Castledermot Local History Society has been around since 2010 and since then has been encouraging research into and promotion of the town’s long and fascinating past. This year the focus was on hidden or lesser known aspects of the local heritage.
Thanks to a Kildare County Council Community Heritage Grant, digital heritage specialists Gary Dempsey and Orla Power were engaged to create 3D digital models of a selection of the lesser known stone monuments in St James’ Graveyard and Church.
Gary Dempsey specialises in photogrammetry – a technique where numerous photographs, taken from various angles, are put through a special computer programme to create the 3D image. This technique can sometimes show up finer details that are difficult to see with the naked eye.
Orla Power uses a high-tech 3D scanner that uses laser technology to take thousands of measurements. Her focus was the cadaver effigy that lies in the Franciscan Friary and dates to the early 16th century. This is the only monument of this type in County Kildare.
The results of both techniques are now available to view online at www.sketchfab.com/CastledermotHistory. This website allows the information to be stored and also allows the viewer to interact with the images by turning them to look at them from new angles.
A grant from the Irish Walled Town Network means that there is a geophysical survey taking place in the garden at the back of Castledermot Library during the week before Heritage Week. The origins of this garden could be as early as the late 12th century, when the medieval manor of Tristledermot was founded. Early maps of the town suggest that the wall at the end of the garden is on the line of the medieval town wall (built between 1295 and 1302) – but the wall juts out here which has lead to speculation about whether the line on the map is correct or even that this may have been the location of the missing castle of Castledermot. The geophysical survey, to be carried out by Earthsound, Ireland’s largest archaeological geophysical consultancy (www.earthsound.ie), will hopefully answer some of these questions.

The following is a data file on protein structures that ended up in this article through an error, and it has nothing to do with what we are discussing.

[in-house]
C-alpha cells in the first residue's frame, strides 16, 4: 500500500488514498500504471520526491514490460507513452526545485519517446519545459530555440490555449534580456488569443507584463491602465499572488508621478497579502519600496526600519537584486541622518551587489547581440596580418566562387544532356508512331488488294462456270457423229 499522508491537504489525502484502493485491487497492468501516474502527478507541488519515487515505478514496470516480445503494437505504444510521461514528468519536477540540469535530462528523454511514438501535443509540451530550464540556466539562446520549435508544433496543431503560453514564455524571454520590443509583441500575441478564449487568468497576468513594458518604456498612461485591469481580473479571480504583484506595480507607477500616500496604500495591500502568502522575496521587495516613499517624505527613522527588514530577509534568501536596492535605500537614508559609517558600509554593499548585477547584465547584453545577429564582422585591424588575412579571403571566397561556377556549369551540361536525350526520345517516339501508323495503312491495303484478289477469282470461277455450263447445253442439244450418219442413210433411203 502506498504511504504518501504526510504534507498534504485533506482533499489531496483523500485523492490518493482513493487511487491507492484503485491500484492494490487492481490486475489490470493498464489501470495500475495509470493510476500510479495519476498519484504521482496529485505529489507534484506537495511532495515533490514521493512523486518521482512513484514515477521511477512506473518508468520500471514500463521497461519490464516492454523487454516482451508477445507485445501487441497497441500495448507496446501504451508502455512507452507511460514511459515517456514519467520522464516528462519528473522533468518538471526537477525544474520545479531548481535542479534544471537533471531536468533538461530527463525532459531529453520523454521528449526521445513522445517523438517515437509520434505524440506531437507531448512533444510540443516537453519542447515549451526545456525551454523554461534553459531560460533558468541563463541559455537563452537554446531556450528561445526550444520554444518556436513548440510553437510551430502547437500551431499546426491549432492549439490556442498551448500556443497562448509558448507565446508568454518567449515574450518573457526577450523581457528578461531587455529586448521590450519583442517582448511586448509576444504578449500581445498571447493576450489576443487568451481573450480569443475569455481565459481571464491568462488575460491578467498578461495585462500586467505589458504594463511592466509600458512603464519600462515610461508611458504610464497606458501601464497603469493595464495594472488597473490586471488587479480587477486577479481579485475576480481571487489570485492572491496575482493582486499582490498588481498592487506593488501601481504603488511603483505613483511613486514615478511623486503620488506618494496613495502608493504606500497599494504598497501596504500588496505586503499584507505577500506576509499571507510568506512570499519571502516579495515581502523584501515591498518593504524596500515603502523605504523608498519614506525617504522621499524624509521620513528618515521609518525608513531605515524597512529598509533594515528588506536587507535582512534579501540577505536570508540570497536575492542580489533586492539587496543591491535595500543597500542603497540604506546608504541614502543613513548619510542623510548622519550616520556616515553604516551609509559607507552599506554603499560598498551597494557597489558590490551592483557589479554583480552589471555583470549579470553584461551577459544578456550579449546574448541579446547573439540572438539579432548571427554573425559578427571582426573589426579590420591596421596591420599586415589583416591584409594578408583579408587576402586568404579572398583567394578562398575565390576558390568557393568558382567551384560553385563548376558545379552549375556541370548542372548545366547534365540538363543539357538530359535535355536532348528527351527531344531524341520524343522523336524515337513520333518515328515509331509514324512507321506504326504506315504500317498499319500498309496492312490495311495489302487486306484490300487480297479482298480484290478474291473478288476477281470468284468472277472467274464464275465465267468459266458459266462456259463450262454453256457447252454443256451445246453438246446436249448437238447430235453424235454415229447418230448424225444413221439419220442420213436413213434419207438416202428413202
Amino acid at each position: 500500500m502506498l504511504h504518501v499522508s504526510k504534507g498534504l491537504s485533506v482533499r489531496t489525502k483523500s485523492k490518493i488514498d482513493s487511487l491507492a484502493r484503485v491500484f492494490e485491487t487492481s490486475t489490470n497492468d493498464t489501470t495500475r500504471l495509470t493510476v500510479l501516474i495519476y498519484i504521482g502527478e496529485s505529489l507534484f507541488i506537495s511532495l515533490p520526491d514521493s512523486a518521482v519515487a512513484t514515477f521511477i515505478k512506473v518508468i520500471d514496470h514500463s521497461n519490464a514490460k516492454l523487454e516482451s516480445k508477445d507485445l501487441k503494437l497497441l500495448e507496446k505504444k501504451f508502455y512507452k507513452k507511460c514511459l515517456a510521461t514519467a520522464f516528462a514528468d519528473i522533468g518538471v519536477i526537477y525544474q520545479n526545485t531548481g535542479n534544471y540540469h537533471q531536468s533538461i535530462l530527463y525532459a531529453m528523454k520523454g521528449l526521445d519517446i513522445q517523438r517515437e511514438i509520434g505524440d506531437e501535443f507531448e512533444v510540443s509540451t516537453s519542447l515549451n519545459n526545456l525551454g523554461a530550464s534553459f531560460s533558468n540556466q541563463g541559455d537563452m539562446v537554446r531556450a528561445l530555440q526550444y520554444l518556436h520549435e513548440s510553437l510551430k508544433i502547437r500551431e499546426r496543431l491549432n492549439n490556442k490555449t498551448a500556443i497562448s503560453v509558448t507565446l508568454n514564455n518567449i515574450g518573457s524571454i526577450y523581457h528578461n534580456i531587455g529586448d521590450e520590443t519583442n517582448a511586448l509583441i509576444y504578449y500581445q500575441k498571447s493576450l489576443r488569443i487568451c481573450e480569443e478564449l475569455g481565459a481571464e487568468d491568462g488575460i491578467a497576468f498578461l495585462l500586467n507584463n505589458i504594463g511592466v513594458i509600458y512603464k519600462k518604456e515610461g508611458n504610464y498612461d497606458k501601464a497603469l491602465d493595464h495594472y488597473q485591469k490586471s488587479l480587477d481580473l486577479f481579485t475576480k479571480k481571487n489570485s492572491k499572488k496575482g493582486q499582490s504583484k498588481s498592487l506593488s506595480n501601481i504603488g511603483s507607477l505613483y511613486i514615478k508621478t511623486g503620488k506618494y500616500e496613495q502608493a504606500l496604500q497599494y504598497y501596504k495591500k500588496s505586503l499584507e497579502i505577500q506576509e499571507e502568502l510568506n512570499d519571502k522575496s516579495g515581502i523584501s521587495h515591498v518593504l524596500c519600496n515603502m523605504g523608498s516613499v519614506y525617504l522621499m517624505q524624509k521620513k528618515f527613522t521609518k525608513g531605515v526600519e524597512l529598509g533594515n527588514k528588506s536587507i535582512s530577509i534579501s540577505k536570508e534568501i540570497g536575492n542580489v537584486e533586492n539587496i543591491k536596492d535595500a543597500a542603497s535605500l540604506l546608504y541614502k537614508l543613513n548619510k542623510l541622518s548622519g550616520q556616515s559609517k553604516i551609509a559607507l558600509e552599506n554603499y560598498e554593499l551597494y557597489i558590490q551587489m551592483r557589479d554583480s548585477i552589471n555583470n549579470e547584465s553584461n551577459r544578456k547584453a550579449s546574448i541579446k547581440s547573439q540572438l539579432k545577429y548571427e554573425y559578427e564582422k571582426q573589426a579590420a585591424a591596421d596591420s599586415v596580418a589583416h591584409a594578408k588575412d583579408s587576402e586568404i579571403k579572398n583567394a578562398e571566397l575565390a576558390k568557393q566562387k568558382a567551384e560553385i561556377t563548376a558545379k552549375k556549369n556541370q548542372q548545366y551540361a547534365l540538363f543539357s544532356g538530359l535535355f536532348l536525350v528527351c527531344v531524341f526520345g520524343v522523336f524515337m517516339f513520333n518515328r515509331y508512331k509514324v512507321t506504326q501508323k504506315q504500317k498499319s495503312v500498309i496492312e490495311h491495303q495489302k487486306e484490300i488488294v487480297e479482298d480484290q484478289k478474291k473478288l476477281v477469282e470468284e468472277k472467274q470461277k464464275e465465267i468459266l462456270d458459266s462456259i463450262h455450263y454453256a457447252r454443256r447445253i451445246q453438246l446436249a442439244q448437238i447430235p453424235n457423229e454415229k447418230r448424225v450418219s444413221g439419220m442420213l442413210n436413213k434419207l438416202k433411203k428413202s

A small paddock across Church Lane from St James’ Church will also be surveyed to confirm the line of the town wall in this area of the town.
For updates of both projects, the public is encouraged to follow ‘Castledermot History’ on Facebook and @Tristledermot on Twitter.
The committee of Castledermot Local History Group are very grateful to the landowners for permission to carry out these projects: Marian Higgins of Kildare Library Services, Mr Patrick Doyle and the Select Vestry of St James’ Church, Castledermot and to Kildare Heritage Officer, Bridget Loughlin and the Irish Walled Towns Network for their support.